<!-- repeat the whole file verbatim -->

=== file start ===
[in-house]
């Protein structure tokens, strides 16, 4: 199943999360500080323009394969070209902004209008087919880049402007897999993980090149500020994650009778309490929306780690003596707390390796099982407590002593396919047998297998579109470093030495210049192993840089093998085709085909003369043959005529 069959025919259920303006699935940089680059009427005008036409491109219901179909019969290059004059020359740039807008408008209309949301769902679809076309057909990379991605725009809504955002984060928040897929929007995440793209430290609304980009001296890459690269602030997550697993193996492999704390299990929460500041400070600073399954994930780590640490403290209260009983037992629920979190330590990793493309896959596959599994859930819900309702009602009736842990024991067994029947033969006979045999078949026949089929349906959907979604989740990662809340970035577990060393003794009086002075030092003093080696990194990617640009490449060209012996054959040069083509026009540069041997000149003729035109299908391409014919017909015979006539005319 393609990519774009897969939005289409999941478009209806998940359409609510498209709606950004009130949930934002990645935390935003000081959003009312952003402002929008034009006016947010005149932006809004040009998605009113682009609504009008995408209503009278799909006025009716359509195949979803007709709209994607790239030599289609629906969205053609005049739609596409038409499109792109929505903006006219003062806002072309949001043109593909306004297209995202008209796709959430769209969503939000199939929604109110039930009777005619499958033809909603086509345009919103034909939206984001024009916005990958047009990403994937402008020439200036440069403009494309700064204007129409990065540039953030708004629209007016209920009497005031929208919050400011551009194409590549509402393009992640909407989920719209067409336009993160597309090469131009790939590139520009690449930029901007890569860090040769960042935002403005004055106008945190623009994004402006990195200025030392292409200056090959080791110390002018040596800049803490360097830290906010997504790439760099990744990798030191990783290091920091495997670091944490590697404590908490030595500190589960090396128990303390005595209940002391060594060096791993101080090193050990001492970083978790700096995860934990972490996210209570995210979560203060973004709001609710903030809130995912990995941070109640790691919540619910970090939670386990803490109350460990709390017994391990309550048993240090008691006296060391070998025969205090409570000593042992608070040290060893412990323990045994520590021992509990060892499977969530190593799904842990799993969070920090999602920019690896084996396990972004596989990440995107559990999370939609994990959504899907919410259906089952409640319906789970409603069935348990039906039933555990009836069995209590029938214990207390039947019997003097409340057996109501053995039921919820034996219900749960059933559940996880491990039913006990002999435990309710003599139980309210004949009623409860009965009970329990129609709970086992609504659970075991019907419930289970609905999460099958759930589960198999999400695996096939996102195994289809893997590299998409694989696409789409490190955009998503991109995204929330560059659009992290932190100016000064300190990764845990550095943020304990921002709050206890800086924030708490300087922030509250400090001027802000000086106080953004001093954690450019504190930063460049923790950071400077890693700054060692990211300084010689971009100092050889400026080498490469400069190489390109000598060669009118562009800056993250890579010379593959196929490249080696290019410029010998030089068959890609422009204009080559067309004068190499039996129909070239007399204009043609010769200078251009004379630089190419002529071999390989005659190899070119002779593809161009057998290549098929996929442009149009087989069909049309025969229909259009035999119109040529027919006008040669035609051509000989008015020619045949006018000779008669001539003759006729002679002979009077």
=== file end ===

[in-house]
């Protein structure tokens, strides 16, 4: 199943999360500080323009394969070209902004209008087919880049402007897999993980090149500020994650009778309490929306780690003596707390390796099982407590002593396919047998297998579109470093030495210049192993840089093998085709085909003369043959005529 069959025919259920303006699935940089680059009427005008036409491109219901179909019969290059004059020359740039807008408008209309949301769902679809076309057909990379991605725009809504955002984060928040897929929007995440793209430290609304980009001296890459690269602030997550697993193996492999704390299990929460500041400070600073399954994930780590640490403290209260009983037992629920979190330590990793493309896959596959599994859930819900309702009602009736842990024991067994029947033969006979045999078949026949089929349906959907979604989740990662809340970035577990060393003794009086002075030092003093080696990194990617640009490449060209012996054959040069083509026009540069041997000149003729035109299908391409014919017909015979006539005319 393609990519774009897969939005289409999941478009209806998940359409609510498209709606950004009130949930934002990645935390935003000081959003009312952003402002929008034009006016947010005149932006809004040009998605009113682009609504009008995408209503009278799909006025009716359509195949979803007709709209994607790239030599289609629906969205053609005049739609596409038409499109792109929505903006006219003062806002072309949001043109593909306004297209995202008209796709959430769209969503939000199939929604109110039930009777005619499958033809909603086509345009919103034909939206984001024009916005990958047009990403994937402008020439200036440069403009494309700064204007129409990065540039953030708004629209007016209920009497005031929208919050400011551009194409590549509402393009992640909407989920719209067409336009993160597309090469131009790939590139520009690449930029901007890569860090040769960042935002403005004055106008945190623009994004402006990195200025030392292409200056090959080791110390002018040596800049803490360097830290906010997504790439760099990744990798030191990783290091920091495997670091944490590697404590908490030595500190589960090396128990303390005595209940002391060594060096791993101080090193050990001492970083978790700096995860934990972490996210209570995210979560203060973004709001609710903030809130995912990995941070109640790691919540619910970090939670386990803490109350460990709390017994391990309550048993240090008691006296060391070998025969205090409570000593042992608070040290060893412990323990045994520590021992509990060892499977969530190593799904842990799993969070920090999602920019690896084996396990972004596989990440995107559990999370939609994990959504899907919410259906089952409640319906789970409603069935348990039906039933555990009836069995209590029938214990207390039947019997003097409340057996109501053995039921919820034996219900749960059933559940996880491990039913006990002999435990309710003599139980309210004949009623409860009965009970329990129609709970086992609504659970075991019907419930289970609905999460099958759930589960198999999400695996096939996102195994289809893997590299998409694989696409789409490190955009998503991109995204929330560059659009992290932190100016000064300190990764845990550095943020304990921002709050206890800086924030708490300087922030509250400090001027802000000086106080953004001093954690450019504190930063460049923790950071400077890693700054060692990211300084010689971009100092050889400026080498490469400069190489390109000598060669009118562009800056993250890579010379593959196929490249080696290019410029010998030089068959890609422009204009080559067309004068190499039996129909070239007399204009043609010769200078251009004379630089190419002529071999390989005659190899070119002779593809161009057998290549098929996929442009149009087989069909049309025969229909259009035999119109040529027919006008040669035609051509000989008015020619045949006018000779008669001539003759006729002679002979009077």